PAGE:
When you try to sell that newly modified 3% loan into the current market, the price is in the low 90s and the servicer is facing a $10,000 cash loss on the sale of the loan. Will the Federal Housing Administration or the GSEs reimburse the servicer for the loss? Specifically, will the FHA allow more than one partial claim for COVID loans? The answer seems to be no, but nobody in the industry is quite sure. This is an especially amusing question given that many observers are calling for a reduction in FHA mortgage insurance premiums on government loans.

Once President Joe Biden declares an end to the COVID emergency, the special servicing waterfalls for pandemic-affected loans also go away. Government loans that qualified for COVID forbearance will go down the traditional waterfall for FHA foreclosure, creating opportunities for the Consumer Financial Protection Bureau to penalize servicers for following the FHA rules regarding loss mitigation.

Although QE provided some respite for the U.S. economy during 2020 and 2021, now the bill is coming due as the FOMC pivots aggressively to fighting inflation. Rising mortgage rates will lower lending volumes, but increase the value of conventional and government mortgage servicing rights.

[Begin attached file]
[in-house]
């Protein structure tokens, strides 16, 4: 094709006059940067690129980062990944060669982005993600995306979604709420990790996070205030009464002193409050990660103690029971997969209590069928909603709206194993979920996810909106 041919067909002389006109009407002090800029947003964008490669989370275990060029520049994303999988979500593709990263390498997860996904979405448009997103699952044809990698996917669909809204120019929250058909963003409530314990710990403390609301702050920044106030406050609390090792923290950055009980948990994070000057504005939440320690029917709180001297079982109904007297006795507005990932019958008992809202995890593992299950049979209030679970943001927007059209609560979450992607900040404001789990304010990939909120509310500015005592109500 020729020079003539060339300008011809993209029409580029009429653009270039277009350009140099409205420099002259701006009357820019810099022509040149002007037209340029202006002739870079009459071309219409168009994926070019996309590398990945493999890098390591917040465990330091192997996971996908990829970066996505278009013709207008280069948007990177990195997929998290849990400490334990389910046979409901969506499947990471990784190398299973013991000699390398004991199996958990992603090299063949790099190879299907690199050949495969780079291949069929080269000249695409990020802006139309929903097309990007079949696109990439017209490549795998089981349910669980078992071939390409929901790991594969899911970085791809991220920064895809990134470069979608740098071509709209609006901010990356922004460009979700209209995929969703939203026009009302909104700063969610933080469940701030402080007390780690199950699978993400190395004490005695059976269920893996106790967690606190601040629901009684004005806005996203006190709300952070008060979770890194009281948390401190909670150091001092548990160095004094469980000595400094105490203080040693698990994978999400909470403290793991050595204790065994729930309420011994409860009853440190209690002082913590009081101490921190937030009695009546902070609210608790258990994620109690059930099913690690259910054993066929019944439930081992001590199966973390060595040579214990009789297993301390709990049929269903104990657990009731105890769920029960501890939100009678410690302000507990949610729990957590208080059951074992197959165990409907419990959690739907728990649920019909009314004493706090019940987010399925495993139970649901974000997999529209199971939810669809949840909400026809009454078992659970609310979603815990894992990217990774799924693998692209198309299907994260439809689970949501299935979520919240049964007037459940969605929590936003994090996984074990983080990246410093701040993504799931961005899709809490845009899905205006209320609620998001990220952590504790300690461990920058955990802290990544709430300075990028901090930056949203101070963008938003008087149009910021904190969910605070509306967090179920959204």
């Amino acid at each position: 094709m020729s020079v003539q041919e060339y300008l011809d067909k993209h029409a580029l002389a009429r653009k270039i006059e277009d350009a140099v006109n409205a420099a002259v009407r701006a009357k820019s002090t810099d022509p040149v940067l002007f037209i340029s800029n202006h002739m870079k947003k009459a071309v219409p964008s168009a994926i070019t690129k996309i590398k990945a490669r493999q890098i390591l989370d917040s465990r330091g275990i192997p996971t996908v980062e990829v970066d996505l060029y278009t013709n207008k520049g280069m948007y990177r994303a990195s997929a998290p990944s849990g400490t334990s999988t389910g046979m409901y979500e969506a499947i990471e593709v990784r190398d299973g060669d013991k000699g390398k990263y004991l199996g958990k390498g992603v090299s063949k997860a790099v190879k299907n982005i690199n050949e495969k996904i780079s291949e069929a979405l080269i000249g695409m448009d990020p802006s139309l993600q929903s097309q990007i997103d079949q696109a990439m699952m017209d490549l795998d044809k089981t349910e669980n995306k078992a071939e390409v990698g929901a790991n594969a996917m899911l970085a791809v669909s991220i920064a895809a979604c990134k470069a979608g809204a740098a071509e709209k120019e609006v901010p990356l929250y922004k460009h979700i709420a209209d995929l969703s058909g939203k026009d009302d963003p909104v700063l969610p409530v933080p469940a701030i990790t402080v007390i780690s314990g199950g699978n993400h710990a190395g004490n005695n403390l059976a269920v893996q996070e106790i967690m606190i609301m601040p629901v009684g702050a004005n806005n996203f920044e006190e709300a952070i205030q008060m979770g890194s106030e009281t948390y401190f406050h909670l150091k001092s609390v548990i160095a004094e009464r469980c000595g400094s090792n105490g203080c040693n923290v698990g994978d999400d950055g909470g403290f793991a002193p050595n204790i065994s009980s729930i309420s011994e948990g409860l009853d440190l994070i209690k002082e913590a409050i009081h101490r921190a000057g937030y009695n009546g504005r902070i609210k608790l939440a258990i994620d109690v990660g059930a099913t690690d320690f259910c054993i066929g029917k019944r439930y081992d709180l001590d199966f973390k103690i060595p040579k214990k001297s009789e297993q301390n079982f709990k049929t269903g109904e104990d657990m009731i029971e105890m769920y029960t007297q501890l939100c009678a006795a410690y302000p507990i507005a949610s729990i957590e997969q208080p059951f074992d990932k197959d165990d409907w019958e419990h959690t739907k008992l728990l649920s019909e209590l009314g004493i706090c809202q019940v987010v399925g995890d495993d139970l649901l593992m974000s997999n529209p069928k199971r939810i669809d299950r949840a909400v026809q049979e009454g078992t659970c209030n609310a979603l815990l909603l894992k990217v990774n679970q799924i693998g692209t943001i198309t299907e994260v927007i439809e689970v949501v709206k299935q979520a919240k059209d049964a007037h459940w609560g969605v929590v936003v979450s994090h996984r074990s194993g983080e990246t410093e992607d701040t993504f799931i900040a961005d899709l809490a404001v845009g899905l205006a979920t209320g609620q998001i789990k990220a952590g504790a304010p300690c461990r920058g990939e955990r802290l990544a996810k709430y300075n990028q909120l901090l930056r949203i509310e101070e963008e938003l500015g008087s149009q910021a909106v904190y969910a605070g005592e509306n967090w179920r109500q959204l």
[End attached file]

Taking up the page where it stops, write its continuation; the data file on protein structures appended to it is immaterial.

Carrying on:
Whereas investors considered the option to refinance loans as part of the calculus in purchasing MSRs at premium prices over the past year, today that option is worthless. Now considerations about the cost of loss mitigation on both conventional and Ginnie Mae MSRs are coming back into focus. Loss mitigation, lest we forget, used to be about protecting note holders and taxpayers, not consumers.

Industry insiders tell NMN that roughly a third of the government loans that were modified during COVID will re-default, meaning that servicers which bought Ginnie Mae MSRs at a premium valuation may soon experience rising expenses and possibly negative returns. Conventional MSRs will likely feel this impact as well, thanks to QE, since many FHA borrowers were able to migrate to conventional loans without mortgage insurance.

The moral of the story is that Fed’s policy of QE is a decidedly blunt and double-edged instrument. The Fed drove down mortgage interest rates during 2020 and 2021, pushing asset prices up and making default rates negative. Now this process is reversing and the challenges of the next few years could be as difficult as were the benefits of QE over the past 24 months. At the end of the day, there is no free lunch even if the Fed pretends to pick up the tab.